Crossing Rachmaninoff selected for official competition in French film festival

Posted Tuesday 26 Jan 2016

Congratulations to WIFT member Rebecca Tansley whose feature film documentary Crossing Rachmaninoff has been selected in official competition in the 29th Festival International des Programmes Audiovisuels (FIPA) in France.

FIPA, which runs from 19 - 24 January in Biarritz, is one of Europe's most respected festivals. It screens around 130 films and programmes from a range of genres in both competition and out-of-competition. Crossing Rachmaninoff will screen in competition in the Performing Arts section.

Local audiences will have the chance to see the film from 25 February, when it will be released on 18 or more screens around New Zealand through a deal with Rialto Distribution. This follows its world premiere to a standing ovation at the 2015 New Zealand International Film Festival.

"FIPA has a strong tradition of selecting high quality personal profile and arts-based documentaries, so I'm thrilled they selected Crossing Rachmaninoff for competition," says director/producer Rebecca Tansley, "and that more New Zealanders have the chance to see the film that is now being recognised internationally."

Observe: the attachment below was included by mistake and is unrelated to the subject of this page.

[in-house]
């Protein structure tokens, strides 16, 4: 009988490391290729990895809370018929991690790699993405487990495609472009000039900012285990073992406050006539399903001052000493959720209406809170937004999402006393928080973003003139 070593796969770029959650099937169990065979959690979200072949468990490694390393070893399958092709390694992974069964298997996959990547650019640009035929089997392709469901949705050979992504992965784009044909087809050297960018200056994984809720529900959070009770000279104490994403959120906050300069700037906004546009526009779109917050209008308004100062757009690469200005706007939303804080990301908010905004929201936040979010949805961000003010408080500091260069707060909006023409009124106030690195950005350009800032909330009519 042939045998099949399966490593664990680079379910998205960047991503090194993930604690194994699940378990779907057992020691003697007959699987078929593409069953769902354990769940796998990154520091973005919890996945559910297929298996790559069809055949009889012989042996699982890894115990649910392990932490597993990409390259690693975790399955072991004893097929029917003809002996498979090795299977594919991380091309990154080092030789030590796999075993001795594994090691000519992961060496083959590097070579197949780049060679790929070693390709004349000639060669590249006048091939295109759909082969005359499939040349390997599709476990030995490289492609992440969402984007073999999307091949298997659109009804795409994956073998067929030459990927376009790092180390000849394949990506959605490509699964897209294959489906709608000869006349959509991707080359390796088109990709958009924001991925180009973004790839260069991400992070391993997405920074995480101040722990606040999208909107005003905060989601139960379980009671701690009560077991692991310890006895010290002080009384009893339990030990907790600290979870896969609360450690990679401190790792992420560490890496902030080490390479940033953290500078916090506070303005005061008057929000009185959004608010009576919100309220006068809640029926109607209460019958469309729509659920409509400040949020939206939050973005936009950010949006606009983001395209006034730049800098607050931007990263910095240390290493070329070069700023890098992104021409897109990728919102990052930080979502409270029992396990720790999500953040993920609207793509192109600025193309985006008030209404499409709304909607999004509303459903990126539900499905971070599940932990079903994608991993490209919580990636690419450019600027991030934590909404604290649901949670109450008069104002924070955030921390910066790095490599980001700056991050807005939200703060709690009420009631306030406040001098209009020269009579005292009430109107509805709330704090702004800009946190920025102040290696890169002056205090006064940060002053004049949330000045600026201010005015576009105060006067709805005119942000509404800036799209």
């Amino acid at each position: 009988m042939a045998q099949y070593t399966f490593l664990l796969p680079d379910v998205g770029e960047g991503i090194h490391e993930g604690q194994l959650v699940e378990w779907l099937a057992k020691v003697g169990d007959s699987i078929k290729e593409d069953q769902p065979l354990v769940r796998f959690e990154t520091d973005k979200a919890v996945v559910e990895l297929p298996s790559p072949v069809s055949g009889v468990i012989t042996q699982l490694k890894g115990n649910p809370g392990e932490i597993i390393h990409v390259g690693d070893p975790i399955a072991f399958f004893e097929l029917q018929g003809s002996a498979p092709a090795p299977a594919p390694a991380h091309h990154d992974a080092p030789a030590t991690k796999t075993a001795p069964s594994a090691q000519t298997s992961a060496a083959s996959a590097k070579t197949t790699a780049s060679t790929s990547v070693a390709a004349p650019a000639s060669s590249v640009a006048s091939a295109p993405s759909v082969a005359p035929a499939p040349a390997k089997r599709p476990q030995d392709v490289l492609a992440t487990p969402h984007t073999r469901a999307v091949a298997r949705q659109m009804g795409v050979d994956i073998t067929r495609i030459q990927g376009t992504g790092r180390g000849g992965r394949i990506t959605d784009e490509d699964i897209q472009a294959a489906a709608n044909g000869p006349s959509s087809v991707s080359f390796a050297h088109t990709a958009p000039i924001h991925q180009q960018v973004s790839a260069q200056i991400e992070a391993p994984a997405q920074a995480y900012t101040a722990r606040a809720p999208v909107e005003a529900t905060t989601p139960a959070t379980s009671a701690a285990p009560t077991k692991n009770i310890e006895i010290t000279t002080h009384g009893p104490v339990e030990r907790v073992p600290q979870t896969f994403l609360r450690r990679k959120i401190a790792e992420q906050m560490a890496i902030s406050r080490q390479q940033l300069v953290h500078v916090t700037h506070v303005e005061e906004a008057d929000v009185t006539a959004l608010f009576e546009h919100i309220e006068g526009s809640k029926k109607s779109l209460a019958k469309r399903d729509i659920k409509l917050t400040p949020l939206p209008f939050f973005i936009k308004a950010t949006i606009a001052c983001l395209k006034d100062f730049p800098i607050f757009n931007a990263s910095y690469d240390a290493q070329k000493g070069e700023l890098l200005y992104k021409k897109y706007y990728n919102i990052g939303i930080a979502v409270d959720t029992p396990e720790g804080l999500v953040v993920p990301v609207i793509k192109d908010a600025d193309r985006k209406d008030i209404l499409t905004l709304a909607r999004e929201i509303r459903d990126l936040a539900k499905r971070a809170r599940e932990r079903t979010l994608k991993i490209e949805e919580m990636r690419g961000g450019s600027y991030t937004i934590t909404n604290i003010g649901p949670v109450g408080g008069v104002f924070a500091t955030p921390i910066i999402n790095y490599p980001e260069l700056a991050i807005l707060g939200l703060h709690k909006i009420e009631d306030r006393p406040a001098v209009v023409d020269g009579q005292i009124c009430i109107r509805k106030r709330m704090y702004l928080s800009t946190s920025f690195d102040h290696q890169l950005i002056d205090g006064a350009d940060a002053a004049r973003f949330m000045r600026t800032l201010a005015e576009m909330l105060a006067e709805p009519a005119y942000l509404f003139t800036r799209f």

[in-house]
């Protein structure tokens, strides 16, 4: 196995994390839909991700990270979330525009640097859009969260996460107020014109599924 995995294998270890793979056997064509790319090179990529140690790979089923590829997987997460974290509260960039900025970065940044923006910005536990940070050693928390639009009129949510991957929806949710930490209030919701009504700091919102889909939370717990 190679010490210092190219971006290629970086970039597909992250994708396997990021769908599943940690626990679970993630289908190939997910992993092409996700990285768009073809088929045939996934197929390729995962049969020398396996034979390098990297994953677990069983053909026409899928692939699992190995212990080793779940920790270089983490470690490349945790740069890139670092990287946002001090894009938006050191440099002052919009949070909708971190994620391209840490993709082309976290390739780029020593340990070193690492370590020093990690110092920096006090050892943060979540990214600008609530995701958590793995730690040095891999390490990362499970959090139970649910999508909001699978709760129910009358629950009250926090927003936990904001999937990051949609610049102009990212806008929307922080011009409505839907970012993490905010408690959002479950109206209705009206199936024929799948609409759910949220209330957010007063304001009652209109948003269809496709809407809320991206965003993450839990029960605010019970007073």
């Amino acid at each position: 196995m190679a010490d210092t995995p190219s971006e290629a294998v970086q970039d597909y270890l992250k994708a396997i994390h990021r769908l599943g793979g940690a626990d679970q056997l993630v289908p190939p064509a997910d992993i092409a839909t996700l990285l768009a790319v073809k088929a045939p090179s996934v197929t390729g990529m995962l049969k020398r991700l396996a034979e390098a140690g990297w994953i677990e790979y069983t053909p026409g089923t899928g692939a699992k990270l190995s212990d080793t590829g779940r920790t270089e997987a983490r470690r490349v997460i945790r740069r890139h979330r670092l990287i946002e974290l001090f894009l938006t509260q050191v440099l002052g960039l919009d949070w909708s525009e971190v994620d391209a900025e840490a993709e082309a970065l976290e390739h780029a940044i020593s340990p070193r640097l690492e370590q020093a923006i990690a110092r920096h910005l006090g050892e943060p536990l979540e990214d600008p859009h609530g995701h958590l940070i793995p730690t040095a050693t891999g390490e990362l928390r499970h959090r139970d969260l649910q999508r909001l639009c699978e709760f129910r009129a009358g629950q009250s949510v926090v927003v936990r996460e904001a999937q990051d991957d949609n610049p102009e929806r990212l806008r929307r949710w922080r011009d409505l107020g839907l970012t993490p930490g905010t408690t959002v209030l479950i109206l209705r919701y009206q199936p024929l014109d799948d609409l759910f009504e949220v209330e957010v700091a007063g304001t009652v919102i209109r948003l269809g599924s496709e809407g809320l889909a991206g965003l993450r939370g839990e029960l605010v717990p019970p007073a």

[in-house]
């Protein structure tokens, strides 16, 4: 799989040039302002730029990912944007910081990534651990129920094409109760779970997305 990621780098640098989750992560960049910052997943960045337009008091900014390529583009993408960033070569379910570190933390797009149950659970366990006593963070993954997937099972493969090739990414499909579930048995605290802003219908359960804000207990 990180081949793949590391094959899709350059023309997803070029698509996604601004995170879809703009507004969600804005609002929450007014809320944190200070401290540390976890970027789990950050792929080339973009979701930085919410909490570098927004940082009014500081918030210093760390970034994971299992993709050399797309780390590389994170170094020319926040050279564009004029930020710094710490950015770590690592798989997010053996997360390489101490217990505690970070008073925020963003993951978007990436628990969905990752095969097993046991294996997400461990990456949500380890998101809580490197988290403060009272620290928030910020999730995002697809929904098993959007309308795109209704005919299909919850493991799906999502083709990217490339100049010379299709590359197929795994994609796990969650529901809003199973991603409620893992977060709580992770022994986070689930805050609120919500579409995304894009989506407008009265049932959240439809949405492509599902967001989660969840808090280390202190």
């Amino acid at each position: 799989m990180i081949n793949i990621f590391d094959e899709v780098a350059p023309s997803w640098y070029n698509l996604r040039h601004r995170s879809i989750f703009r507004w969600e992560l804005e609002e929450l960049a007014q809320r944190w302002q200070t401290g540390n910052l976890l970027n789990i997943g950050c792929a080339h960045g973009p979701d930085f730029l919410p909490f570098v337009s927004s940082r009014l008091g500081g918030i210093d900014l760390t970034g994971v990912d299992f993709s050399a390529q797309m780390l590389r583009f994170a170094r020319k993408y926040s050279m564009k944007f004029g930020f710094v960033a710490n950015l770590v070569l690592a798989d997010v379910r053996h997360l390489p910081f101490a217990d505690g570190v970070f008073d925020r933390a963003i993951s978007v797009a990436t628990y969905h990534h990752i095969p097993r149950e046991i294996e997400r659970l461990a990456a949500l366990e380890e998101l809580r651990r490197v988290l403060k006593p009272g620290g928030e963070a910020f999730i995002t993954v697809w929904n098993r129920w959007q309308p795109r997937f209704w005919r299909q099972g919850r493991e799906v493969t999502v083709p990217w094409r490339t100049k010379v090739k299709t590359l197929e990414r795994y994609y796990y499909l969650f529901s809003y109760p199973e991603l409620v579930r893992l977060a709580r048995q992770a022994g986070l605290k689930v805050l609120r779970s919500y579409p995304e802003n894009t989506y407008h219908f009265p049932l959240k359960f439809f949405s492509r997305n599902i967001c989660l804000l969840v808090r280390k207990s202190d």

Crossing Rachmaninoff follows aspiring Italian-born pianist Flavio Villani, now living in New Zealand, as he prepares Rachmaninoff's famous Piano Concerto No. 2 for his first performance with an orchestra back in his homeland. It explores Flavio's relationship with the music, his personal struggles, the story behind the music and the commitment it takes to be a professional musician.

For information about Crossing Rachmaninoff:

For information about FIPA:

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From the Archives...

Posted Tuesday 26 Jan 2016

Since it's summer and you still have time... we have this lovely interview with WIFT member Roseanne Liang done by another WIFT member Ruth Dunphy from 2011 for you to read...

1. After Banana in a Nutshell was released you received hate mail from white supremacists claiming that you are single-handedly threatening the future of the white race and now your first feature is about to be released. How do you possibly find the time for all of this?

Contrary to popular belief, it's surprisingly easy to be a worldly threat. Making a feature film, however�.

2. You are firmly established as an award winning writer and director. Were you presented with any obstacles getting to this place in terms of your gender?